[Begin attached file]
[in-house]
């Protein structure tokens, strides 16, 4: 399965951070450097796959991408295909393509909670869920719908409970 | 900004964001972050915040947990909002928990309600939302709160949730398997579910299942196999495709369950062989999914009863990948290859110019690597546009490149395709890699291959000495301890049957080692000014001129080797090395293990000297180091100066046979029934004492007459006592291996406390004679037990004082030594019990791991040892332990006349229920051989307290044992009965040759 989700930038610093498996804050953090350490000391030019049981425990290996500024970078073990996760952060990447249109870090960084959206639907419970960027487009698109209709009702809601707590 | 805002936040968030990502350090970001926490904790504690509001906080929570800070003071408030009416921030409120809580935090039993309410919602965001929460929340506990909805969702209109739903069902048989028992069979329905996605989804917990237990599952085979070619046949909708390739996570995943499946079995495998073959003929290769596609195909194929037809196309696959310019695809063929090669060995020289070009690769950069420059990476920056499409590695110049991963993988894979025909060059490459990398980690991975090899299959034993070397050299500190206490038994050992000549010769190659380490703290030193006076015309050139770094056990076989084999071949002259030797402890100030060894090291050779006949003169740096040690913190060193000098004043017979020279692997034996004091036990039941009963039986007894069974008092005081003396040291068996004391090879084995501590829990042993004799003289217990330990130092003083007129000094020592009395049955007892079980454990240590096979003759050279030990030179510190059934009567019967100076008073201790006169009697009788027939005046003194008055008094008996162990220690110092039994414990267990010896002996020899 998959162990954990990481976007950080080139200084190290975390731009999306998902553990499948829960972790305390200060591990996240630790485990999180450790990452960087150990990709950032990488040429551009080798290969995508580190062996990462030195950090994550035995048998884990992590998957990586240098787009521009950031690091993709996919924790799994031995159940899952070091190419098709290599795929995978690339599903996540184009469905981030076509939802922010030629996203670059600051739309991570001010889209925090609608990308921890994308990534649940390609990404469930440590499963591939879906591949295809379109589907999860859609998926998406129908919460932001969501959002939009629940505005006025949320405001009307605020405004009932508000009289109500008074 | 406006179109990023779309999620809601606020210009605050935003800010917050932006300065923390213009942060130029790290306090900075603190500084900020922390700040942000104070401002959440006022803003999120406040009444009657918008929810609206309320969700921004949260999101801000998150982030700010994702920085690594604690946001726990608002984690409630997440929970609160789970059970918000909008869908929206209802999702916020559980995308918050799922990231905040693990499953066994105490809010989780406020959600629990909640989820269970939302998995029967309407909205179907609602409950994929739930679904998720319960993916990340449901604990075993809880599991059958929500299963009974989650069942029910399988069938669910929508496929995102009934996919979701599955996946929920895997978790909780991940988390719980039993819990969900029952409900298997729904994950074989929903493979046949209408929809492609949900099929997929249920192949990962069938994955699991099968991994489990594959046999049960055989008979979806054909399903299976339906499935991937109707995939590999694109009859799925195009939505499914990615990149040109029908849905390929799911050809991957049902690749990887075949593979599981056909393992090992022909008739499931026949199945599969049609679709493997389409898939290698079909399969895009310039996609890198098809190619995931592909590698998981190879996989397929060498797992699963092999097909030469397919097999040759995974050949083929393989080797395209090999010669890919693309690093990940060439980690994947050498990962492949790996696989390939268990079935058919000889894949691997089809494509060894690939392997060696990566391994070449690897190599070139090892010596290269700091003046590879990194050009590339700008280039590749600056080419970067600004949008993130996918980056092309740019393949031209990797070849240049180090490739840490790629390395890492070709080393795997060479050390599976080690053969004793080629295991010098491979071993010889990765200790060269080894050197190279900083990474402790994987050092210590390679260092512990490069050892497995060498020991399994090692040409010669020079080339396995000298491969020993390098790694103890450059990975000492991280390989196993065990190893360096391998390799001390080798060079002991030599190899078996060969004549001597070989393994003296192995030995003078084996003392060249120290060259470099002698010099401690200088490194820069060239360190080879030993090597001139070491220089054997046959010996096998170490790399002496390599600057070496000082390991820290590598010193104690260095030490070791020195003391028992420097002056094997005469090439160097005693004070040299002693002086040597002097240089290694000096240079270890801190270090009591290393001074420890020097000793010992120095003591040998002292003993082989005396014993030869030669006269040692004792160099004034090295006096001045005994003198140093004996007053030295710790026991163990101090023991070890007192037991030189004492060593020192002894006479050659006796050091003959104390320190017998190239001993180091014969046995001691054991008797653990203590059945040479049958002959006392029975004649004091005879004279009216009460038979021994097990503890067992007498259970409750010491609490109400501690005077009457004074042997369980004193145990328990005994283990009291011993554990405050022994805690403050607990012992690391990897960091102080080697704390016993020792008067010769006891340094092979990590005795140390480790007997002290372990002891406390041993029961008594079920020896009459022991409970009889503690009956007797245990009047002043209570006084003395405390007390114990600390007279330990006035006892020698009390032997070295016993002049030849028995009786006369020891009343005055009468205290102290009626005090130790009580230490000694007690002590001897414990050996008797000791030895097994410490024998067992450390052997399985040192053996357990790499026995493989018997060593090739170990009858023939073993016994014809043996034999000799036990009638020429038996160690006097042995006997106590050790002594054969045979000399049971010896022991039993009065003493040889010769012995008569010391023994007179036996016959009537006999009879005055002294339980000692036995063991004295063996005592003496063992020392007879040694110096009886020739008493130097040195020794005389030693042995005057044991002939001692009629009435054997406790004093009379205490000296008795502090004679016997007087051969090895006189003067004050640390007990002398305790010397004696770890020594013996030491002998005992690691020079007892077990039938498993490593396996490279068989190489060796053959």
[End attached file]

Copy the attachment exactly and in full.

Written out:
[in-house]
């Protein structure tokens, strides 16, 4: 399965951070450097796959991408295909393509909670869920719908409970 | 900004964001972050915040947990909002928990309600939302709160949730398997579910299942196999495709369950062989999914009863990948290859110019690597546009490149395709890699291959000495301890049957080692000014001129080797090395293990000297180091100066046979029934004492007459006592291996406390004679037990004082030594019990791991040892332990006349229920051989307290044992009965040759 989700930038610093498996804050953090350490000391030019049981425990290996500024970078073990996760952060990447249109870090960084959206639907419970960027487009698109209709009702809601707590 | 805002936040968030990502350090970001926490904790504690509001906080929570800070003071408030009416921030409120809580935090039993309410919602965001929460929340506990909805969702209109739903069902048989028992069979329905996605989804917990237990599952085979070619046949909708390739996570995943499946079995495998073959003929290769596609195909194929037809196309696959310019695809063929090669060995020289070009690769950069420059990476920056499409590695110049991963993988894979025909060059490459990398980690991975090899299959034993070397050299500190206490038994050992000549010769190659380490703290030193006076015309050139770094056990076989084999071949002259030797402890100030060894090291050779006949003169740096040690913190060193000098004043017979020279692997034996004091036990039941009963039986007894069974008092005081003396040291068996004391090879084995501590829990042993004799003289217990330990130092003083007129000094020592009395049955007892079980454990240590096979003759050279030990030179510190059934009567019967100076008073201790006169009697009788027939005046003194008055008094008996162990220690110092039994414990267990010896002996020899 998959162990954990990481976007950080080139200084190290975390731009999306998902553990499948829960972790305390200060591990996240630790485990999180450790990452960087150990990709950032990488040429551009080798290969995508580190062996990462030195950090994550035995048998884990992590998957990586240098787009521009950031690091993709996919924790799994031995159940899952070091190419098709290599795929995978690339599903996540184009469905981030076509939802922010030629996203670059600051739309991570001010889209925090609608990308921890994308990534649940390609990404469930440590499963591939879906591949295809379109589907999860859609998926998406129908919460932001969501959002939009629940505005006025949320405001009307605020405004009932508000009289109500008074 | 406006179109990023779309999620809601606020210009605050935003800010917050932006300065923390213009942060130029790290306090900075603190500084900020922390700040942000104070401002959440006022803003999120406040009444009657918008929810609206309320969700921004949260999101801000998150982030700010994702920085690594604690946001726990608002984690409630997440929970609160789970059970918000909008869908929206209802999702916020559980995308918050799922990231905040693990499953066994105490809010989780406020959600629990909640989820269970939302998995029967309407909205179907609602409950994929739930679904998720319960993916990340449901604990075993809880599991059958929500299963009974989650069942029910399988069938669910929508496929995102009934996919979701599955996946929920895997978790909780991940988390719980039993819990969900029952409900298997729904994950074989929903493979046949209408929809492609949900099929997929249920192949990962069938994955699991099968991994489990594959046999049960055989008979979806054909399903299976339906499935991937109707995939590999694109009859799925195009939505499914990615990149040109029908849905390929799911050809991957049902690749990887075949593979599981056909393992090992022909008739499931026949199945599969049609679709493997389409898939290698079909399969895009310039996609890198098809190619995931592909590698998981190879996989397929060498797992699963092999097909030469397919097999040759995974050949083929393989080797395209090999010669890919693309690093990940060439980690994947050498990962492949790996696989390939268990079935058919000889894949691997089809494509060894690939392997060696990566391994070449690897190599070139090892010596290269700091003046590879990194050009590339700008280039590749600056080419970067600004949008993130996918980056092309740019393949031209990797070849240049180090490739840490790629390395890492070709080393795997060479050390599976080690053969004793080629295991010098491979071993010889990765200790060269080894050197190279900083990474402790994987050092210590390679260092512990490069050892497995060498020991399994090692040409010669020079080339396995000298491969020993390098790694103890450059990975000492991280390989196993065990190893360096391998390799001390080798060079002991030599190899078996060969004549001597070989393994003296192995030995003078084996003392060249120290060259470099002698010099401690200088490194820069060239360190080879030993090597001139070491220089054997046959010996096998170490790399002496390599600057070496000082390991820290590598010193104690260095030490070791020195003391028992420097002056094997005469090439160097005693004070040299002693002086040597002097240089290694000096240079270890801190270090009591290393001074420890020097000793010992120095003591040998002292003993082989005396014993030869030669006269040692004792160099004034090295006096001045005994003198140093004996007053030295710790026991163990101090023991070890007192037991030189004492060593020192002894006479050659006796050091003959104390320190017998190239001993180091014969046995001691054991008797653990203590059945040479049958002959006392029975004649004091005879004279009216009460038979021994097990503890067992007498259970409750010491609490109400501690005077009457004074042997369980004193145990328990005994283990009291011993554990405050022994805690403050607990012992690391990897960091102080080697704390016993020792008067010769006891340094092979990590005795140390480790007997002290372990002891406390041993029961008594079920020896009459022991409970009889503690009956007797245990009047002043209570006084003395405390007390114990600390007279330990006035006892020698009390032997070295016993002049030849028995009786006369020891009343005055009468205290102290009626005090130790009580230490000694007690002590001897414990050996008797000791030895097994410490024998067992450390052997399985040192053996357990790499026995493989018997060593090739170990009858023939073993016994014809043996034999000799036990009638020429038996160690006097042995006997106590050790002594054969045979000399049971010896022991039993009065003493040889010769012995008569010391023994007179036996016959009537006999009879005055002294339980000692036995063991004295063996005592003496063992020392007879040694110096009886020739008493130097040195020794005389030693042995005057044991002939001692009629009435054997406790004093009379205490000296008795502090004679016997007087051969090895006189003067004050640390007990002398305790010397004696770890020594013996030491002998005992690691020079007892077990039938498993490593396996490279068989190489060796053959």